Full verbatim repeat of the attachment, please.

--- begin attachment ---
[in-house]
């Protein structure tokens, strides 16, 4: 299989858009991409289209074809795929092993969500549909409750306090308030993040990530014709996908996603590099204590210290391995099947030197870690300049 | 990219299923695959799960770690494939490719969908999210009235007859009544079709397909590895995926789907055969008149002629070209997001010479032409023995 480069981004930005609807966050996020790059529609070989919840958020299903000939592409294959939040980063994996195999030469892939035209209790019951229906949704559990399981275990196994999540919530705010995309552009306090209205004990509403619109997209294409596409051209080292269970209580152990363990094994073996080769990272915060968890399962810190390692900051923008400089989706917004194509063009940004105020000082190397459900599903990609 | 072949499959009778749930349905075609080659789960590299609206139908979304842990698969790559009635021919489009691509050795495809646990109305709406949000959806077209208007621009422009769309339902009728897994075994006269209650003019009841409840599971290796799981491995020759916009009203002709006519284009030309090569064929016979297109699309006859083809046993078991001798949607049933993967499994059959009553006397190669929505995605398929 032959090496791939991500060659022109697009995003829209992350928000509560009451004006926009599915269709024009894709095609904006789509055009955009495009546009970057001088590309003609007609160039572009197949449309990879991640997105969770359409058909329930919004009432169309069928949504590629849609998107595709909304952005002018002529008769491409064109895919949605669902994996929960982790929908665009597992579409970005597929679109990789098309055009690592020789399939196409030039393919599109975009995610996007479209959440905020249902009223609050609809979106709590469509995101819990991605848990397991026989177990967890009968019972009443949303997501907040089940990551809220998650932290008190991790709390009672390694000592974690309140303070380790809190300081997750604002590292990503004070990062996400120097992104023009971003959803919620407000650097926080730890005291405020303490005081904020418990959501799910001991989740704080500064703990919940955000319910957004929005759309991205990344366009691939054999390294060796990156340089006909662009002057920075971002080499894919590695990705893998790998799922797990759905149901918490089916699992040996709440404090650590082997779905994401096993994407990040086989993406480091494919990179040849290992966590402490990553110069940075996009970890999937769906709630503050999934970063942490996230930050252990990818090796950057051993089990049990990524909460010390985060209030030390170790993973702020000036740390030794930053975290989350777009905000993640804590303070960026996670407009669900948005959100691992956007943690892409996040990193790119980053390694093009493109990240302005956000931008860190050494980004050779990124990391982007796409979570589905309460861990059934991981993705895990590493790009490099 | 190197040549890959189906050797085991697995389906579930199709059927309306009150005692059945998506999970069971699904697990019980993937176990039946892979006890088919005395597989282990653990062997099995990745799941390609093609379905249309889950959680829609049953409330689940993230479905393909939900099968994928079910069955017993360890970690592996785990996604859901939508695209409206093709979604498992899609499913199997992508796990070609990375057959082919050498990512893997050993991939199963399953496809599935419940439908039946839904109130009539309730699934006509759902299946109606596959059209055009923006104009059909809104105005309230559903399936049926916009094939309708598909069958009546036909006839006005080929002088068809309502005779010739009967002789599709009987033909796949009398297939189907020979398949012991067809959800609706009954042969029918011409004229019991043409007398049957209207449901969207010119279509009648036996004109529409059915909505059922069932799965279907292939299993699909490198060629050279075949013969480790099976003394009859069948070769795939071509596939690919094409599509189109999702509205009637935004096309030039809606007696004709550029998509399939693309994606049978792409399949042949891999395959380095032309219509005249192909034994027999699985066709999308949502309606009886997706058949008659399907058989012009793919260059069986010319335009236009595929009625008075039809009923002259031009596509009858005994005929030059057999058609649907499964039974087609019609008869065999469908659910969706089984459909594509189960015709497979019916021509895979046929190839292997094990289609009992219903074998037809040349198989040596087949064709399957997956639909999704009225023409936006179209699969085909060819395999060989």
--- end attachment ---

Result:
[in-house]
């Protein structure tokens, strides 16, 4: 299989858009991409289209074809795929092993969500549909409750306090308030993040990530014709996908996603590099204590210290391995099947030197870690300049 | 990219299923695959799960770690494939490719969908999210009235007859009544079709397909590895995926789907055969008149002629070209997001010479032409023995 480069981004930005609807966050996020790059529609070989919840958020299903000939592409294959939040980063994996195999030469892939035209209790019951229906949704559990399981275990196994999540919530705010995309552009306090209205004990509403619109997209294409596409051209080292269970209580152990363990094994073996080769990272915060968890399962810190390692900051923008400089989706917004194509063009940004105020000082190397459900599903990609 | 072949499959009778749930349905075609080659789960590299609206139908979304842990698969790559009635021919489009691509050795495809646990109305709406949000959806077209208007621009422009769309339902009728897994075994006269209650003019009841409840599971290796799981491995020759916009009203002709006519284009030309090569064929016979297109699309006859083809046993078991001798949607049933993967499994059959009553006397190669929505995605398929 032959090496791939991500060659022109697009995003829209992350928000509560009451004006926009599915269709024009894709095609904006789509055009955009495009546009970057001088590309003609007609160039572009197949449309990879991640997105969770359409058909329930919004009432169309069928949504590629849609998107595709909304952005002018002529008769491409064109895919949605669902994996929960982790929908665009597992579409970005597929679109990789098309055009690592020789399939196409030039393919599109975009995610996007479209959440905020249902009223609050609809979106709590469509995101819990991605848990397991026989177990967890009968019972009443949303997501907040089940990551809220998650932290008190991790709390009672390694000592974690309140303070380790809190300081997750604002590292990503004070990062996400120097992104023009971003959803919620407000650097926080730890005291405020303490005081904020418990959501799910001991989740704080500064703990919940955000319910957004929005759309991205990344366009691939054999390294060796990156340089006909662009002057920075971002080499894919590695990705893998790998799922797990759905149901918490089916699992040996709440404090650590082997779905994401096993994407990040086989993406480091494919990179040849290992966590402490990553110069940075996009970890999937769906709630503050999934970063942490996230930050252990990818090796950057051993089990049990990524909460010390985060209030030390170790993973702020000036740390030794930053975290989350777009905000993640804590303070960026996670407009669900948005959100691992956007943690892409996040990193790119980053390694093009493109990240302005956000931008860190050494980004050779990124990391982007796409979570589905309460861990059934991981993705895990590493790009490099 | 190197040549890959189906050797085991697995389906579930199709059927309306009150005692059945998506999970069971699904697990019980993937176990039946892979006890088919005395597989282990653990062997099995990745799941390609093609379905249309889950959680829609049953409330689940993230479905393909939900099968994928079910069955017993360890970690592996785990996604859901939508695209409206093709979604498992899609499913199997992508796990070609990375057959082919050498990512893997050993991939199963399953496809599935419940439908039946839904109130009539309730699934006509759902299946109606596959059209055009923006104009059909809104105005309230559903399936049926916009094939309708598909069958009546036909006839006005080929002088068809309502005779010739009967002789599709009987033909796949009398297939189907020979398949012991067809959800609706009954042969029918011409004229019991043409007398049957209207449901969207010119279509009648036996004109529409059915909505059922069932799965279907292939299993699909490198060629050279075949013969480790099976003394009859069948070769795939071509596939690919094409599509189109999702509205009637935004096309030039809606007696004709550029998509399939693309994606049978792409399949042949891999395959380095032309219509005249192909034994027999699985066709999308949502309606009886997706058949008659399907058989012009793919260059069986010319335009236009595929009625008075039809009923002259031009596509009858005994005929030059057999058609649907499964039974087609019609008869065999469908659910969706089984459909594509189960015709497979019916021509895979046929190839292997094990289609009992219903074998037809040349198989040596087949064709399957997956639909999704009225023409936006179209699969085909060819395999060989």